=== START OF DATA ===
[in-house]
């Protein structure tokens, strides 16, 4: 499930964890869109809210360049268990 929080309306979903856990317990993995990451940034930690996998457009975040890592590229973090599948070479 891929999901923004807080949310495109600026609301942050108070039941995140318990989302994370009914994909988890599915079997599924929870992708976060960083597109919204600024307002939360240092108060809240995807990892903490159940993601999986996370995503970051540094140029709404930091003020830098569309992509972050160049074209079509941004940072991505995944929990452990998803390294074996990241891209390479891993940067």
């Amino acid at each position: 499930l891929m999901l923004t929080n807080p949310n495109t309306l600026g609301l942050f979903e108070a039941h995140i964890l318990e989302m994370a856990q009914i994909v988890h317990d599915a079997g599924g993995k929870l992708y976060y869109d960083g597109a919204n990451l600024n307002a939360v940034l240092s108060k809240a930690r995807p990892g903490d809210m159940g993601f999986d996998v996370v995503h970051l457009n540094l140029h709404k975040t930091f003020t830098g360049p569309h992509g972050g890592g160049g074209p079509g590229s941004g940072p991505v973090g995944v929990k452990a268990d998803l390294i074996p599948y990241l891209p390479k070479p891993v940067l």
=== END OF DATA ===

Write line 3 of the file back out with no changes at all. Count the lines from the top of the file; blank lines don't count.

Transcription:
């Amino acid at each position: 499930l891929m999901l923004t929080n807080p949310n495109t309306l600026g609301l942050f979903e108070a039941h995140i964890l318990e989302m994370a856990q009914i994909v988890h317990d599915a079997g599924g993995k929870l992708y976060y869109d960083g597109a919204n990451l600024n307002a939360v940034l240092s108060k809240a930690r995807p990892g903490d809210m159940g993601f999986d996998v996370v995503h970051l457009n540094l140029h709404k975040t930091f003020t830098g360049p569309h992509g972050g890592g160049g074209p079509g590229s941004g940072p991505v973090g995944v929990k452990a268990d998803l390294i074996p599948y990241l891209p390479k070479p891993v940067l």